memorials will honor fallen police officers
markers to be placed in spots where 20 died while serving
With a few digs of a shovel, 11-year-old Mikayla Hunter turned over the dirt below the grass as her family and members of the Austin Police Department watched.
Mikayla, a blond girl with an eager smile, helped open a spot in the ground where a crew would lay the first of 19 memorials to fallen officers throughout the city.
It was here, along a busy corner of the Interstate 35 frontage road in South Austin, that Mikayla’s father, Clinton Hunter, died nearly nine years ago while trying to stop a man on the run.
“He was pretty brave,” the incoming sixthgrader at Cedar Park Middle School said. “I feel very grateful for everyone to be out here. I think that (people) should remember he gave his life.”
Nearby, a crew began erecting a 5-foot-4-inch-
tall gray granite memorial to honor Hunter, the first of 20 officers to be honored with a memorial after dying in the line of duty. This memorial, erected close to where Hunter died near I-35 and Onion Creek Parkway, is the beginning of a program that has been in the works for several months to make Austin the first Texas city to honor its fallen officers in such a way.
Hunter died Nov. 29, 2001, as he tried to lay a spike stripe along the road to stop an evading driver who had been drinking. Hunter, 22, had been with the force just 14 months. He was a U.S. Army veteran and a Hays High School graduate who colleagues described as a quiet leader.
Mikayla was 2 when her father died.
“It’s things like this that help us remember he will not be forgotten,” said Colleen HunterGaudreau, Hunter’s widow, who has since remarried and lives with her husband, Mikayla, and 2-month-old and 2-yearold boys in Cedar Park.
As a crane began to lower the granite memorial, HunterGaudreau smiled at her daughter, and Mikayla’s grandmother, Velma Hunter-Gonzales, quietly wiped tears flowing beneath her sunglasses.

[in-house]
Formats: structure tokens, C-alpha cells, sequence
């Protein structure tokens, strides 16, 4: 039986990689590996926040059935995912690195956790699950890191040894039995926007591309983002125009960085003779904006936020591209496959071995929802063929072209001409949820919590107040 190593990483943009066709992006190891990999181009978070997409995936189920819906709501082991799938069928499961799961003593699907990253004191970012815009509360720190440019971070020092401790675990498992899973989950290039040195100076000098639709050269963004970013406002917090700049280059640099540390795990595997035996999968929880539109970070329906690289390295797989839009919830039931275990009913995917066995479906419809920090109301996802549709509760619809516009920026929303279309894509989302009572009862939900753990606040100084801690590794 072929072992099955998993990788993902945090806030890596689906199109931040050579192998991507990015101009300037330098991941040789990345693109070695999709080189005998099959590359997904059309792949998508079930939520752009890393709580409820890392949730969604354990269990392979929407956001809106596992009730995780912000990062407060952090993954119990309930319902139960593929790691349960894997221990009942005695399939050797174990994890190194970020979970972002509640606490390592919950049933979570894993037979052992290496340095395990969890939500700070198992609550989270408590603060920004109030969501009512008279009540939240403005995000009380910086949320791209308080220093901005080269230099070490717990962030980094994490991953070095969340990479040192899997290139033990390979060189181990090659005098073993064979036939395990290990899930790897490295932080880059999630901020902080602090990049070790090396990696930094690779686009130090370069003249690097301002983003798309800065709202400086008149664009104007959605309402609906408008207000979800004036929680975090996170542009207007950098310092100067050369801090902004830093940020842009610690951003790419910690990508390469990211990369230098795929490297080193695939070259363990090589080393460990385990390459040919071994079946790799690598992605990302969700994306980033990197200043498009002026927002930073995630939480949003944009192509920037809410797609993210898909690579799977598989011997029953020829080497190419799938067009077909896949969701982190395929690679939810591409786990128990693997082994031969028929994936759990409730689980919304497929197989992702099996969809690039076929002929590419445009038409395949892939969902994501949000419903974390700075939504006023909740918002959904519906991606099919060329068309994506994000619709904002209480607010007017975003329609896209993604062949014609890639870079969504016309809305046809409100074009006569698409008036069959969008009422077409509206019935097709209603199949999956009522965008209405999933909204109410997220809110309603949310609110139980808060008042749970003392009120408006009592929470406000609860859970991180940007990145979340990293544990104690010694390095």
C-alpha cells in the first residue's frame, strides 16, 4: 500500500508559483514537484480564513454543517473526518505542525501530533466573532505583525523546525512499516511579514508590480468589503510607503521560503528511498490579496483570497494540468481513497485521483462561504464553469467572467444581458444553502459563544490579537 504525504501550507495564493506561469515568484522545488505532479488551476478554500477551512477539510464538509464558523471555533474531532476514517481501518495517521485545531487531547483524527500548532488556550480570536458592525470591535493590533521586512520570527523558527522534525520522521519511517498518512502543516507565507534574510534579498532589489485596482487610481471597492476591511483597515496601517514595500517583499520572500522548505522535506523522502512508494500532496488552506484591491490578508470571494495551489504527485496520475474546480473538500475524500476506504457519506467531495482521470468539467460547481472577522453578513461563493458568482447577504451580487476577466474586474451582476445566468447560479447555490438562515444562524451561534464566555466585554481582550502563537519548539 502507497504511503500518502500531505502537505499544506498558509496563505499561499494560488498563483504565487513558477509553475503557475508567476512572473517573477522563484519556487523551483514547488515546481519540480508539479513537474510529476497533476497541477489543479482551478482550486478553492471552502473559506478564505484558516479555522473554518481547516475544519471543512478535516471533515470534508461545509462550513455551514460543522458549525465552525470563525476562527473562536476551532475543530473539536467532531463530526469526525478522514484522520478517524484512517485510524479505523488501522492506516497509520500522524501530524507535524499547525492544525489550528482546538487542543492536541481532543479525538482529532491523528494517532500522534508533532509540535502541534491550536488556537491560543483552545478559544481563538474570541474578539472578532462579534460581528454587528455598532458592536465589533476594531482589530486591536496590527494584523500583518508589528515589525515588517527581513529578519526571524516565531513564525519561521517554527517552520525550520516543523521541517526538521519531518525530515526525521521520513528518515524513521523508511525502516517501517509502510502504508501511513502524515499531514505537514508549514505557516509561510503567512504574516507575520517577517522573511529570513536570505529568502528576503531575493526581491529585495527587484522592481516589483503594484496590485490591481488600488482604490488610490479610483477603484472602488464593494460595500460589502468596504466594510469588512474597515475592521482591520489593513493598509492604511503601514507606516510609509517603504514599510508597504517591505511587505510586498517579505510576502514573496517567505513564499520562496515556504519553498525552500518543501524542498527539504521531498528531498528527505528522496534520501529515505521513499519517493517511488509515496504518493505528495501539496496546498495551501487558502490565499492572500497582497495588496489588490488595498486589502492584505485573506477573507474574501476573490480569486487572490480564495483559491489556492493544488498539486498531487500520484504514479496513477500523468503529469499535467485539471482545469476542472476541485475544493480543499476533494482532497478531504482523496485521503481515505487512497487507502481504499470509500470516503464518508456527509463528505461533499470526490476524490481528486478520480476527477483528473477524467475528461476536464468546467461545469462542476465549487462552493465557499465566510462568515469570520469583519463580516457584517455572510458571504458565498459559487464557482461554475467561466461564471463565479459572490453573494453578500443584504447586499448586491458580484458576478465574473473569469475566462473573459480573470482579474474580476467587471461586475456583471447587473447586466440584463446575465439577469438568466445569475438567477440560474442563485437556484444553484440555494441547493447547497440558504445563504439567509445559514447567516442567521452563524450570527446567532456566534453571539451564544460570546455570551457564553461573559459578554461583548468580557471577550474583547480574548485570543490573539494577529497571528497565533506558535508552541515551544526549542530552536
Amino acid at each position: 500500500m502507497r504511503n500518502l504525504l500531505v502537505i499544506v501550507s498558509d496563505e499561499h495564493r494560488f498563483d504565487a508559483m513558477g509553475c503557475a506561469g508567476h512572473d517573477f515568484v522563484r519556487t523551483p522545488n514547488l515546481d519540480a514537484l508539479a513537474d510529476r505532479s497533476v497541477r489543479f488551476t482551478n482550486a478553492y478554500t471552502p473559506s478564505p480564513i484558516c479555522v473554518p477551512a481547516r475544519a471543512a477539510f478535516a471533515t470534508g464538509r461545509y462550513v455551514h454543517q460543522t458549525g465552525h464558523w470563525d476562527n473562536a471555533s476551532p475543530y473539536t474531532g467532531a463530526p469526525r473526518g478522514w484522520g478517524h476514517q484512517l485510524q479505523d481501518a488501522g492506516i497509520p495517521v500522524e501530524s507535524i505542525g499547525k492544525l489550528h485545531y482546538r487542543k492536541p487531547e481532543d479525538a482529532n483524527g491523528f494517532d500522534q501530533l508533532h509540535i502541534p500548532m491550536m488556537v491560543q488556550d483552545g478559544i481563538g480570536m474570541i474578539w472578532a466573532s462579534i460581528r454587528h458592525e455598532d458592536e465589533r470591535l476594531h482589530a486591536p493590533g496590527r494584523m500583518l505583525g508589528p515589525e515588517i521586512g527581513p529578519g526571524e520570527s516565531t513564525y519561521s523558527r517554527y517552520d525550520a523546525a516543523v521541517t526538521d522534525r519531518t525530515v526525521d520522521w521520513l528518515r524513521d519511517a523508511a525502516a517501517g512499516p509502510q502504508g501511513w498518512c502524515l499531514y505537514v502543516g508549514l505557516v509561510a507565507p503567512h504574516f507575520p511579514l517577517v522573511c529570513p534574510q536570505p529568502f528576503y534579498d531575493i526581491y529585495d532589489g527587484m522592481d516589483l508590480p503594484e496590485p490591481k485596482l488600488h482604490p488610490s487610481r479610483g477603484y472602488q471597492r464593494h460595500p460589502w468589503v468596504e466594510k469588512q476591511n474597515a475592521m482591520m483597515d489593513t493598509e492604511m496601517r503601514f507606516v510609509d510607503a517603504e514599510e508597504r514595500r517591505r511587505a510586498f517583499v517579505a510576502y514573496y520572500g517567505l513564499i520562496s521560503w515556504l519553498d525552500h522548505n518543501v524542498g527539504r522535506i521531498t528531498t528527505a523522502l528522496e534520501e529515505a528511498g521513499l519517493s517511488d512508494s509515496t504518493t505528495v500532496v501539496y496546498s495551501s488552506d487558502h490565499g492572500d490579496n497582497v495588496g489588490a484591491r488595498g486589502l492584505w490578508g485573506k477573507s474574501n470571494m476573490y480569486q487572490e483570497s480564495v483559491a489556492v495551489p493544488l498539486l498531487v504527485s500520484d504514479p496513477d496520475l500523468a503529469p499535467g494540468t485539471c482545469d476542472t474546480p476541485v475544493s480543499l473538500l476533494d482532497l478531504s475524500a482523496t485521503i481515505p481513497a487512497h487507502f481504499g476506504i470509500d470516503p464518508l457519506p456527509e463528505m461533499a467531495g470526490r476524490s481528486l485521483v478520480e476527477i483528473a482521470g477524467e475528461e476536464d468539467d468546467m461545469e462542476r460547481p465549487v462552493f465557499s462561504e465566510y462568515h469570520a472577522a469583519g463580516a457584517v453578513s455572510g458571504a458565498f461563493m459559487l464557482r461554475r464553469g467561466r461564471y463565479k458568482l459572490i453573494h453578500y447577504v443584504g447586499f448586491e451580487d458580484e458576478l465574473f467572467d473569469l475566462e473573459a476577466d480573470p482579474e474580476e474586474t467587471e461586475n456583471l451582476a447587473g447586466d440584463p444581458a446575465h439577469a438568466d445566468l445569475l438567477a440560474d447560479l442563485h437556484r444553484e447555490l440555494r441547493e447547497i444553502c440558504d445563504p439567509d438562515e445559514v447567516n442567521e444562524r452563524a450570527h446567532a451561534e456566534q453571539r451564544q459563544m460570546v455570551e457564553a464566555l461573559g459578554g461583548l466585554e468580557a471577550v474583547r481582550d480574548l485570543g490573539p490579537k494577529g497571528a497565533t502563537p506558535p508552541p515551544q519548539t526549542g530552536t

“I think that it’s wonderful for our community to remember,” said Hunter-Gonzales, who has become active against drunken drivers. “It’s very moving for us.”
The memorial program is the brainchild of Austin police Officer Jason Huskins, who learned of the Austin officers who had fallen in the line of duty as part of his training through the police academy.
“Ninety-five percent of people who drive through here don’t know,” Huskins says, looking out at the corner. “Now, hopefully, that will change.”
Each memorial is 20 inches wide and 6 inches thick and will bear an Austin Police shield and list the officer’s name and last day of service, along with information about him or her and how the officer was killed. The memorial will be placed as close as possible to where the officer was killed.
Huskins found support for the idea through Rockdale Memorial Co., which has built similar memorials for Texas Department of Public Safety officers. The company is donating the memorials for the Austin program. Twenty Austin police officers have died in the line of duty since 1875.
In a few cases where it’s not possible to erect the large memorial, a plaque will be placed near where an officer died, Huskins said.
“As time passes, the general public tends to forget, but the family, the officers, they remember,” Huskins said. Now, they can remember and “it serves as a place for the family to come.”
Paul Luckey, left, and Patrick Zapata of Rockdale Memorial Co. install a granite marker honoring Clinton Hunter, an Austin police officer who died in South Austin in 2001. The company is donating the memorials for Hunter and other Austin police officers who died in the line of duty.
Hunter’s widow, Colleen Hunter-Gaudreau, and daughter, Mikayla Hunter, are glad the officers will be remembered. ‘He was pretty brave,’ said Mikayla of her father, who died when she was 2.
Clinton Hunter died near Interstate 35 and Onion Creek Parkway while trying to stop a driver who had been drinking.